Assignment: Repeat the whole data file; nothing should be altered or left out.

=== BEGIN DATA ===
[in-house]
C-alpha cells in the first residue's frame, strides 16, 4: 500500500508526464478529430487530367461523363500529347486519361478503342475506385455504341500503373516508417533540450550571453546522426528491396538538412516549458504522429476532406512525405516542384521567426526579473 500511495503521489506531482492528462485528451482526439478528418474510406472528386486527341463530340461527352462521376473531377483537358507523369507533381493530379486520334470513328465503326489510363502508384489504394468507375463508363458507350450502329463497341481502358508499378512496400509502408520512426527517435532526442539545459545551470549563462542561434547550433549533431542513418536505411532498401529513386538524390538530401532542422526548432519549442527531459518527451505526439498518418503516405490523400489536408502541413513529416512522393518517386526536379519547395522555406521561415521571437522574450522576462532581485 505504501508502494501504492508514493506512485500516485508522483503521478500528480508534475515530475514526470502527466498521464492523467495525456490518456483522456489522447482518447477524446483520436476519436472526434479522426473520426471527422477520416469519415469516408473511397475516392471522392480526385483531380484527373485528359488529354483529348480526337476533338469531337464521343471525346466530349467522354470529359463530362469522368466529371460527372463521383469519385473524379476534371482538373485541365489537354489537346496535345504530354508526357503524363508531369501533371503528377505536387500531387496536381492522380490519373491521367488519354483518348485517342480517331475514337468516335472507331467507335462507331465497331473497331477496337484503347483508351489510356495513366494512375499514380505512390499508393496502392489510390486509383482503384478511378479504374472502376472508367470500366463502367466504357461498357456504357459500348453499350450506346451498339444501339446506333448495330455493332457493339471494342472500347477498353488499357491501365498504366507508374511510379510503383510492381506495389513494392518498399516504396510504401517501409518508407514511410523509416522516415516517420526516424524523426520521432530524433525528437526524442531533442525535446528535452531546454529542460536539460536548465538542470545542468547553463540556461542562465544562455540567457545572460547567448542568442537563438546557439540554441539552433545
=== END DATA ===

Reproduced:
[in-house]
C-alpha cells in the first residue's frame, strides 16, 4: 500500500508526464478529430487530367461523363500529347486519361478503342475506385455504341500503373516508417533540450550571453546522426528491396538538412516549458504522429476532406512525405516542384521567426526579473 500511495503521489506531482492528462485528451482526439478528418474510406472528386486527341463530340461527352462521376473531377483537358507523369507533381493530379486520334470513328465503326489510363502508384489504394468507375463508363458507350450502329463497341481502358508499378512496400509502408520512426527517435532526442539545459545551470549563462542561434547550433549533431542513418536505411532498401529513386538524390538530401532542422526548432519549442527531459518527451505526439498518418503516405490523400489536408502541413513529416512522393518517386526536379519547395522555406521561415521571437522574450522576462532581485 505504501508502494501504492508514493506512485500516485508522483503521478500528480508534475515530475514526470502527466498521464492523467495525456490518456483522456489522447482518447477524446483520436476519436472526434479522426473520426471527422477520416469519415469516408473511397475516392471522392480526385483531380484527373485528359488529354483529348480526337476533338469531337464521343471525346466530349467522354470529359463530362469522368466529371460527372463521383469519385473524379476534371482538373485541365489537354489537346496535345504530354508526357503524363508531369501533371503528377505536387500531387496536381492522380490519373491521367488519354483518348485517342480517331475514337468516335472507331467507335462507331465497331473497331477496337484503347483508351489510356495513366494512375499514380505512390499508393496502392489510390486509383482503384478511378479504374472502376472508367470500366463502367466504357461498357456504357459500348453499350450506346451498339444501339446506333448495330455493332457493339471494342472500347477498353488499357491501365498504366507508374511510379510503383510492381506495389513494392518498399516504396510504401517501409518508407514511410523509416522516415516517420526516424524523426520521432530524433525528437526524442531533442525535446528535452531546454529542460536539460536548465538542470545542468547553463540556461542562465544562455540567457545572460547567448542568442537563438546557439540554441539552433545